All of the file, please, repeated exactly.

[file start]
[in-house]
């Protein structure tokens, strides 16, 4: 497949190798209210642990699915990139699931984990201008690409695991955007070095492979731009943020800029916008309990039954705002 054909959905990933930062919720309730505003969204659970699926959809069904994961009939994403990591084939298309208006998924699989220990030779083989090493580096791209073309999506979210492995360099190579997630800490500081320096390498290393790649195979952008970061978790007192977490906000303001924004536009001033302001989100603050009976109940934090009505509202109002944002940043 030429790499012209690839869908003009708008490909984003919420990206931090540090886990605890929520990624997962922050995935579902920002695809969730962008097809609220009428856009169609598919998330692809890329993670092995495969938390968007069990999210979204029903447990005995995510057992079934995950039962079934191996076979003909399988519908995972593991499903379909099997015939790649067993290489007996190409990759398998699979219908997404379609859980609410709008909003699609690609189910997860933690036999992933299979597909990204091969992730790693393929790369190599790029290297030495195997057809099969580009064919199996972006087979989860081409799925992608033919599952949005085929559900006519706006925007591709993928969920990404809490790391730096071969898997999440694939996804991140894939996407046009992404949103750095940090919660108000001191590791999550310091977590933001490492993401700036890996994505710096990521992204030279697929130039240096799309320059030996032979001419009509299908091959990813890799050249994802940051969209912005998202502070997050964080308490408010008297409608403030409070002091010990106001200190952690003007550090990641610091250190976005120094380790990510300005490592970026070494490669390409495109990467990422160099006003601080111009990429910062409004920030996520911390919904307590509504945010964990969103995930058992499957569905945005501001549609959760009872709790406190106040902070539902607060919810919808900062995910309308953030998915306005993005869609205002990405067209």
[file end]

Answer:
[in-house]
């Protein structure tokens, strides 16, 4: 497949190798209210642990699915990139699931984990201008690409695991955007070095492979731009943020800029916008309990039954705002 054909959905990933930062919720309730505003969204659970699926959809069904994961009939994403990591084939298309208006998924699989220990030779083989090493580096791209073309999506979210492995360099190579997630800490500081320096390498290393790649195979952008970061978790007192977490906000303001924004536009001033302001989100603050009976109940934090009505509202109002944002940043 030429790499012209690839869908003009708008490909984003919420990206931090540090886990605890929520990624997962922050995935579902920002695809969730962008097809609220009428856009169609598919998330692809890329993670092995495969938390968007069990999210979204029903447990005995995510057992079934995950039962079934191996076979003909399988519908995972593991499903379909099997015939790649067993290489007996190409990759398998699979219908997404379609859980609410709008909003699609690609189910997860933690036999992933299979597909990204091969992730790693393929790369190599790029290297030495195997057809099969580009064919199996972006087979989860081409799925992608033919599952949005085929559900006519706006925007591709993928969920990404809490790391730096071969898997999440694939996804991140894939996407046009992404949103750095940090919660108000001191590791999550310091977590933001490492993401700036890996994505710096990521992204030279697929130039240096799309320059030996032979001419009509299908091959990813890799050249994802940051969209912005998202502070997050964080308490408010008297409608403030409070002091010990106001200190952690003007550090990641610091250190976005120094380790990510300005490592970026070494490669390409495109990467990422160099006003601080111009990429910062409004920030996520911390919904307590509504945010964990969103995930058992499957569905945005501001549609959760009872709790406190106040902070539902607060919810919808900062995910309308953030998915306005993005869609205002990405067209």